Armistead Maupin: You have to walk into a sleazy motel to get to it.

Eric Shaw Quinn: Now, don’t give away all our secrets, Armistead.

Christopher Rice: We don’t want people to know exactly where it is.

Armistead Maupin:  Yeah. Yeah, it’s really funny.

Eric Shaw Quinn: Heaven forbid. Yeah, some of the neighbors are like, “Really? That’s right across the street? Well, great. Okay.”

Christopher Rice: Let’s just say the surrounding businesses are all businesses we don’t want to use as points of orientation when we give directions.

Armistead Maupin: Oh, okay.

Christopher Rice: So we have to say, “Go in the western direction on this boulevard.”

Armistead Maupin: Well, it’s also a very… I mean, I lived here, this is my old neighborhood. I lived here.

Eric Shaw Quinn: Is it?

Armistead Maupin: I lived at the Chateau Marmont for three months in 1979. So I wandered up and down the strip.

Eric Shaw Quinn: Right.

Christopher Rice: Mm-hmm.

Eric Shaw Quinn: And that really is the neighbor. That’s the monument we use, since it’s right there.

Armistead Maupin: Yeah. Yeah. My instructions said, “Just to the left of the Pink Taco.” I said, “A what?”

Christopher Rice: Right.

Eric Shaw Quinn: Yeah. That was one of those arrivals.

Armistead Maupin: I thought it was a strip club. Apparently. It’s actually a taco joint.

Christopher Rice: It was a tacos place.

Eric Shaw Quinn: The strip club’s across the street.

Christopher Rice: Yeah. Yeah. The neighborhood has changed a lot since you lived at the Chateau Marmont.

Armistead Maupin: Oh, man. But it’s still, the great success of the moment…

Eric Shaw Quinn: It’s the strip.

Armistead Maupin: …is heralded by whatever is painted largest.

Christopher Rice: Yes.

Armistead Maupin: I have the Girls billboard right in my…

Eric Shaw Quinn: Oh, yes. She is..

Armistead Maupin: …in my window at the Mondrian.

Eric Shaw Quinn: The Inescapable Lena Dunham. 

Christopher Rice:

Lena Dunham, yeah.

Armistead Maupin: Lena Dunham.

Christopher Rice: There’s certain apartment buildings where they should say, if you’re going to live here, you better really like what’s on HBO, because they own that billboard.

Armistead Maupin: You’ll be looking at it.

Christopher Rice: Out your window.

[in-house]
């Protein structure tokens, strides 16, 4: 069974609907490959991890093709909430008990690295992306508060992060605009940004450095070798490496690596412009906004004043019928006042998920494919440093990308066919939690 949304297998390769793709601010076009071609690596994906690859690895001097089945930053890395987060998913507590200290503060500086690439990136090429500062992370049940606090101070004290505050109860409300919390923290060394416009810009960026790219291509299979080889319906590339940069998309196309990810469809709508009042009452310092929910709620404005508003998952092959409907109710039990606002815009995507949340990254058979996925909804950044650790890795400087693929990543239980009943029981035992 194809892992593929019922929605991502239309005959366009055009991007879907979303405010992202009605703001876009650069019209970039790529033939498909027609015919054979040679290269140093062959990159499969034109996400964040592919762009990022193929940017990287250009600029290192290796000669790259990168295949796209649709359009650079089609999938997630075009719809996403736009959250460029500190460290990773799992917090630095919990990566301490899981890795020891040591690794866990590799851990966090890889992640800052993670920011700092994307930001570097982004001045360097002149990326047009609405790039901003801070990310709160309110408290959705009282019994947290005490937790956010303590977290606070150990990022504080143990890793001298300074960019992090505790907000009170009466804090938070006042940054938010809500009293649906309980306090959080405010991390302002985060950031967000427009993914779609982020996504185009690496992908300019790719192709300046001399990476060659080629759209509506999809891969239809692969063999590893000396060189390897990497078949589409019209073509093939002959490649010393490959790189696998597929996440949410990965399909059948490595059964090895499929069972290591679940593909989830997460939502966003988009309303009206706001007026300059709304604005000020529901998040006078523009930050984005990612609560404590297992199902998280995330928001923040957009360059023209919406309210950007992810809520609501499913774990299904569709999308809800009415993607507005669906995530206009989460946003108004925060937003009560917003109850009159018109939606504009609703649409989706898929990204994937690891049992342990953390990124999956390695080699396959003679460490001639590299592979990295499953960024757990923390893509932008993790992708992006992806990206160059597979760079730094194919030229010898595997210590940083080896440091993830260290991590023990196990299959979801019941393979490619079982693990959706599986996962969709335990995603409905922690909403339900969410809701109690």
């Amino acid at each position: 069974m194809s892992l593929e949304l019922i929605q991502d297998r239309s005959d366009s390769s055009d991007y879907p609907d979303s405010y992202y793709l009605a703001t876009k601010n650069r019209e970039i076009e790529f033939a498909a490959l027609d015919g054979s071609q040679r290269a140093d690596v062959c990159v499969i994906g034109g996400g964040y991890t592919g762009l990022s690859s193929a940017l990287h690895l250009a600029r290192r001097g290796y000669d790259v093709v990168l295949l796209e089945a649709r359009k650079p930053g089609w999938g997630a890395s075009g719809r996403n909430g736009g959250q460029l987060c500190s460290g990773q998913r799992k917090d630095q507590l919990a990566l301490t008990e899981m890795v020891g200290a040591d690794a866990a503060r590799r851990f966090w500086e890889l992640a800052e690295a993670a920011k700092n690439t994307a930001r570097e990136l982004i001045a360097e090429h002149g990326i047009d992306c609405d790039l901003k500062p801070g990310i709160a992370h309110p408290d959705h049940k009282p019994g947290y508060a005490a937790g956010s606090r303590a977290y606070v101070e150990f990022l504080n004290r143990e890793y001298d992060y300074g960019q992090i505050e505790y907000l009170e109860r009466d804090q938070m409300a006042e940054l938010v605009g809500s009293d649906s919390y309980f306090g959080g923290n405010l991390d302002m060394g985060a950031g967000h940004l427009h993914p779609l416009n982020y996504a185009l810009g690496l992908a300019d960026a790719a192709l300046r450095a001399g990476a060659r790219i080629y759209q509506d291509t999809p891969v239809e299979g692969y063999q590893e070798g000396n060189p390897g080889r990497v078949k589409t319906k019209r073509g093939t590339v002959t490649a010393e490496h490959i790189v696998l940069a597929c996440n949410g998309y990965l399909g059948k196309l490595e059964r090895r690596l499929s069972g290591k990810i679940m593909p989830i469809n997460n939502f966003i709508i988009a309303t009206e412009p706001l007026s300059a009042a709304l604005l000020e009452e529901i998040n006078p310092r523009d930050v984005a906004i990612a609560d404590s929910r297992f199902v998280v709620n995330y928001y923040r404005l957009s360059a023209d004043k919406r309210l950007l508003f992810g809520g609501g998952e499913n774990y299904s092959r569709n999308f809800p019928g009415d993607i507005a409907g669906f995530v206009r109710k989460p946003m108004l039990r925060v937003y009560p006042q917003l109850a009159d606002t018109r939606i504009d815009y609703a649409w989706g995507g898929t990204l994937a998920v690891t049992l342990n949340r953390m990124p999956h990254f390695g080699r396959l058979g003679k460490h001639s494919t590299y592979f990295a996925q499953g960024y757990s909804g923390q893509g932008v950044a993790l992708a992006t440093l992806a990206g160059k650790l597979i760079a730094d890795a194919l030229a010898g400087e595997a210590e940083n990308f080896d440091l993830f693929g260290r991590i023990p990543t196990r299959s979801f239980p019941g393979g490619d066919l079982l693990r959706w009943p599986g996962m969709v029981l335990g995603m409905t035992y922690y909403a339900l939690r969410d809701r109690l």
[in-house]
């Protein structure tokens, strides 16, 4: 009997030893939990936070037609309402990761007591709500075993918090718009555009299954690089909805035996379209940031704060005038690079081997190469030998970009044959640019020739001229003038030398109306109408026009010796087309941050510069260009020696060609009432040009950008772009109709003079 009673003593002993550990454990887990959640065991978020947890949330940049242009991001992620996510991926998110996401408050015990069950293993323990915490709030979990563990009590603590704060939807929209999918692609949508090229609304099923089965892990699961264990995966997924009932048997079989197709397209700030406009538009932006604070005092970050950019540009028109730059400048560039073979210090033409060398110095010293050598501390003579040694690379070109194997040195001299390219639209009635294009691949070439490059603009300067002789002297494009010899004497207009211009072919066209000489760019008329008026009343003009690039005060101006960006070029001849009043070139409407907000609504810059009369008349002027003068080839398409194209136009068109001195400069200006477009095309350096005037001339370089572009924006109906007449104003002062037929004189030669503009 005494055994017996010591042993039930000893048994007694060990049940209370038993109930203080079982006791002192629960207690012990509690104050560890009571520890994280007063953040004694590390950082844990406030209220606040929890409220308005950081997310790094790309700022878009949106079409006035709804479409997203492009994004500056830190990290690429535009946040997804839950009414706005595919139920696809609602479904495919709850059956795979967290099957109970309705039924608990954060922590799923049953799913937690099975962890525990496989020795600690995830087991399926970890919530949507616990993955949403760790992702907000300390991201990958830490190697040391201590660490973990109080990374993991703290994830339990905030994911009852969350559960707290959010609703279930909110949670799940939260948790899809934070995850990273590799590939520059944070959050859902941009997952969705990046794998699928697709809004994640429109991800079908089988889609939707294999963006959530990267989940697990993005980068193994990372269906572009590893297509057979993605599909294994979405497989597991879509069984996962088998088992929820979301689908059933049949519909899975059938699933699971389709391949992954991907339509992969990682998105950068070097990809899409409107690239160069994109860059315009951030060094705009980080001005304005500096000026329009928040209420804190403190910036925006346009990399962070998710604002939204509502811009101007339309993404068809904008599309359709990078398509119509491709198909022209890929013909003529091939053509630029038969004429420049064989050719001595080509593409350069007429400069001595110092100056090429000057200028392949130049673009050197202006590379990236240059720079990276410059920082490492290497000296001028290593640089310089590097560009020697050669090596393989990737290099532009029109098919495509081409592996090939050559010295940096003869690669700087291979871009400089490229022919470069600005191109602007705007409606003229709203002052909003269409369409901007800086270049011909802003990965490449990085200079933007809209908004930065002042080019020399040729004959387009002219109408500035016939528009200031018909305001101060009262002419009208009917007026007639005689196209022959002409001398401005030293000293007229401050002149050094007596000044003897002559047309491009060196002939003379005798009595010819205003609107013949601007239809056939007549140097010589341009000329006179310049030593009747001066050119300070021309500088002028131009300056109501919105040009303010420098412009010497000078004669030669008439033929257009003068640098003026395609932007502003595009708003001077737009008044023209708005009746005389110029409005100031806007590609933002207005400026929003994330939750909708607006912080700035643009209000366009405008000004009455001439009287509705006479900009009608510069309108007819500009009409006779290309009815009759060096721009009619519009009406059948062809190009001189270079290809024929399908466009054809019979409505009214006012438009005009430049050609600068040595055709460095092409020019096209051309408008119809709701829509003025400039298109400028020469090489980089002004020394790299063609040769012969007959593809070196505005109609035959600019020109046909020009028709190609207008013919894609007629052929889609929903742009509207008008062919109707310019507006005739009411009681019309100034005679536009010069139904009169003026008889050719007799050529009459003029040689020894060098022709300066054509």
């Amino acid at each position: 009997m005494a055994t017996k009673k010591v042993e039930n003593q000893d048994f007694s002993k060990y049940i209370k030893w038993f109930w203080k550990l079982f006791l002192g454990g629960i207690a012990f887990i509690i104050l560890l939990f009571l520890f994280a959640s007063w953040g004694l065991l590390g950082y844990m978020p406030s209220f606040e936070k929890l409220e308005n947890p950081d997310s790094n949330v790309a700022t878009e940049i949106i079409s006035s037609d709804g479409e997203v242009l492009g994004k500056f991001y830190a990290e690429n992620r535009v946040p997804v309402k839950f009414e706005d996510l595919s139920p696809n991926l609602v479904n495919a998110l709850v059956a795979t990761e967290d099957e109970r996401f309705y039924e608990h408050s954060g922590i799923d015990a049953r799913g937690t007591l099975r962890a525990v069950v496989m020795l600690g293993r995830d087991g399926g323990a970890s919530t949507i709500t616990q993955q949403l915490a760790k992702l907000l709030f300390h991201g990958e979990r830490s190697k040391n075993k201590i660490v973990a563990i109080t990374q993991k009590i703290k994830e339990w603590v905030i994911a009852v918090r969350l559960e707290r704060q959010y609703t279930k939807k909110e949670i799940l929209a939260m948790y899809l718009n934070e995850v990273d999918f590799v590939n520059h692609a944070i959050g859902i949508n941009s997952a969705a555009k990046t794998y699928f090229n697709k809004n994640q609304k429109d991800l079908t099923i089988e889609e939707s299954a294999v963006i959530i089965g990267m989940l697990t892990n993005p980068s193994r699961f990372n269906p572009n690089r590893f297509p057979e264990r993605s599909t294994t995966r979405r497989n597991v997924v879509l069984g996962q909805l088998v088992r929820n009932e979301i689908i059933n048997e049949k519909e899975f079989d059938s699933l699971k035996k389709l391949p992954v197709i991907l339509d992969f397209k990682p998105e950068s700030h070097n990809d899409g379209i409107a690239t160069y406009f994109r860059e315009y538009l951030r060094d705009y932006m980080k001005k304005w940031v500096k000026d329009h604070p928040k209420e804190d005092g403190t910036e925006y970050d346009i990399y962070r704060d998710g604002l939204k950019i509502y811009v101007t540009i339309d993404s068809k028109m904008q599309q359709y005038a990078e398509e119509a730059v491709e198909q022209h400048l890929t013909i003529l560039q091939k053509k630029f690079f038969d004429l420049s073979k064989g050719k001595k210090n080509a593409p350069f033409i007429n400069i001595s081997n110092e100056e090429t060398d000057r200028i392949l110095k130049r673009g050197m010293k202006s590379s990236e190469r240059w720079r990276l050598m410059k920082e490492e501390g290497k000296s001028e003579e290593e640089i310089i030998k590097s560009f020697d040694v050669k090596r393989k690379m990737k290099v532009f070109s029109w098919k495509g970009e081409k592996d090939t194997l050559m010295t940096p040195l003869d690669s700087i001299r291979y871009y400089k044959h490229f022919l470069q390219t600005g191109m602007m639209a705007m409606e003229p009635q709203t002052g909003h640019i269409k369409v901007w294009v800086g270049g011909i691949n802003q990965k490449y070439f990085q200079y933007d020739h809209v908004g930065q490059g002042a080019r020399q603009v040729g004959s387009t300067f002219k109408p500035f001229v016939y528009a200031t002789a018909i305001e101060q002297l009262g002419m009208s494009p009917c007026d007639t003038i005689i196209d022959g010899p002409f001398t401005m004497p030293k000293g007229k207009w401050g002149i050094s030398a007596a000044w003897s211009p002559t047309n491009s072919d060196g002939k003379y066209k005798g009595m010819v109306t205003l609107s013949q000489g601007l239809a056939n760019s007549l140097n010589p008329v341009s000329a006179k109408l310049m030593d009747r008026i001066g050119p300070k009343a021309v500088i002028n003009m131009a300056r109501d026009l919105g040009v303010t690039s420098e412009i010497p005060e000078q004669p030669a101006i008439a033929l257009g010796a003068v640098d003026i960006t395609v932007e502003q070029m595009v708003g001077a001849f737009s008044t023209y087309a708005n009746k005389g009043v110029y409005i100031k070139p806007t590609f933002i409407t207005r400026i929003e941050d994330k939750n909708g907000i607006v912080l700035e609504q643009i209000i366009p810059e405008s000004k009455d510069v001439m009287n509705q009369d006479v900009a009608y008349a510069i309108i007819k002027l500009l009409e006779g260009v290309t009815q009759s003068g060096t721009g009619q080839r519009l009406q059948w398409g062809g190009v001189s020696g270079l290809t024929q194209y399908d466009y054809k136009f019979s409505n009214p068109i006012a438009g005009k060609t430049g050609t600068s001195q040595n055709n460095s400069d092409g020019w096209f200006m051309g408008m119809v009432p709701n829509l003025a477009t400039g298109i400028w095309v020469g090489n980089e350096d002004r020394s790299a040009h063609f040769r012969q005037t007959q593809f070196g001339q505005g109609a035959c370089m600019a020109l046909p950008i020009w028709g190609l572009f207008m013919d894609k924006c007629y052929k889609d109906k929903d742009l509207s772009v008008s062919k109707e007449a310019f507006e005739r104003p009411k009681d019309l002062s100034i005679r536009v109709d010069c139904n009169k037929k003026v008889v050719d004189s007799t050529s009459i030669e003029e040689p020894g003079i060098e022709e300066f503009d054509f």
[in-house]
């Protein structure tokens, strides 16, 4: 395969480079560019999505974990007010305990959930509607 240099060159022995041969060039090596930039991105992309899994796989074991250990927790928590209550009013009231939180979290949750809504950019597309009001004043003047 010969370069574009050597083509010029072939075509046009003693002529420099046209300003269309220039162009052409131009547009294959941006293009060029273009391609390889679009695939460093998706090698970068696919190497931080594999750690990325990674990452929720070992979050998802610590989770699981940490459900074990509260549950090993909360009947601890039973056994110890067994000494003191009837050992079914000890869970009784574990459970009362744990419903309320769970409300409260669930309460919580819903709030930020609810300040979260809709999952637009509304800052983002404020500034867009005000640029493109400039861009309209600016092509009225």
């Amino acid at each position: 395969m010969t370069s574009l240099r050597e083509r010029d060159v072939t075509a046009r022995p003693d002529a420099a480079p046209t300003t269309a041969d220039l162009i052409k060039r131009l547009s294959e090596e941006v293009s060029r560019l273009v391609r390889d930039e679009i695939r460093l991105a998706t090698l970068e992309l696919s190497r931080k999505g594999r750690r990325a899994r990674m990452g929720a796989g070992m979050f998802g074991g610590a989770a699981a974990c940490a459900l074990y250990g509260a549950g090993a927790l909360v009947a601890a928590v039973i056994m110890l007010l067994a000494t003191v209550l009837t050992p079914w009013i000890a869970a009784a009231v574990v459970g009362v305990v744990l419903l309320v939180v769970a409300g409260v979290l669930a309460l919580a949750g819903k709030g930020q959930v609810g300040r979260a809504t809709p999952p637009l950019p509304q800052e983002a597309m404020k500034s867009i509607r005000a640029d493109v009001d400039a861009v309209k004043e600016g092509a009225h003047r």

Eric Shaw Quinn: Giant eyes.

Armistead Maupin: When I was at The Chateau Marmont, I was in one of the… I don’t think they’re called bungalows, but the smaller freestanding things there. And there was the giant billboard for the Paul Schrader movie Hardcore.

Christopher Rice: Oh, right.

Armistead Maupin: And it said, “Oh my God, that’s my daughter.” That’s what it said over my bungalow. And I applied it very personally, because every night I wandered down Fairfax to Basic Plumbing, the sex club down on Fairfax. And…

Eric Shaw Quinn: I wonder if that’s still there. I think that’s…

Armistead Maupin: No, it’s not. It’s long gone.

Christopher Rice: It’s probably a Chinese restaurant.

Eric Shaw Quinn: It’s such a great… It’s like a name you’d make up for one of your…

Armistead Maupin: Oh, it was perfect.

Eric Shaw Quinn: …for one of your books. It’s better than any of the names I’ve heard.

Armistead Maupin: It was weird, though, because it was right next to the deserted Jay Sebring salon, so it had the ghost of the Manson murders right next door to it.

Eric Shaw Quinn: I love zoning in Los Angeles.

Armistead Maupin: Yeah.

Eric Shaw Quinn: It’s so exciting.

Armistead Maupin: Yeah.

Eric Shaw Quinn: And a children’s theater.

Christopher Rice: Right.

Armistead Maupin: And I would leave Basic Plumbing and walk back up to the strip and go and have tapioca at Greenblatt’s.

Christopher Rice: Oh, yeah. Greenblatt’s is still there.

Armistead Maupin: Yeah.

Christopher Rice: Greenblatt’s will always be there.

Eric Shaw Quinn: It’s still wonderful.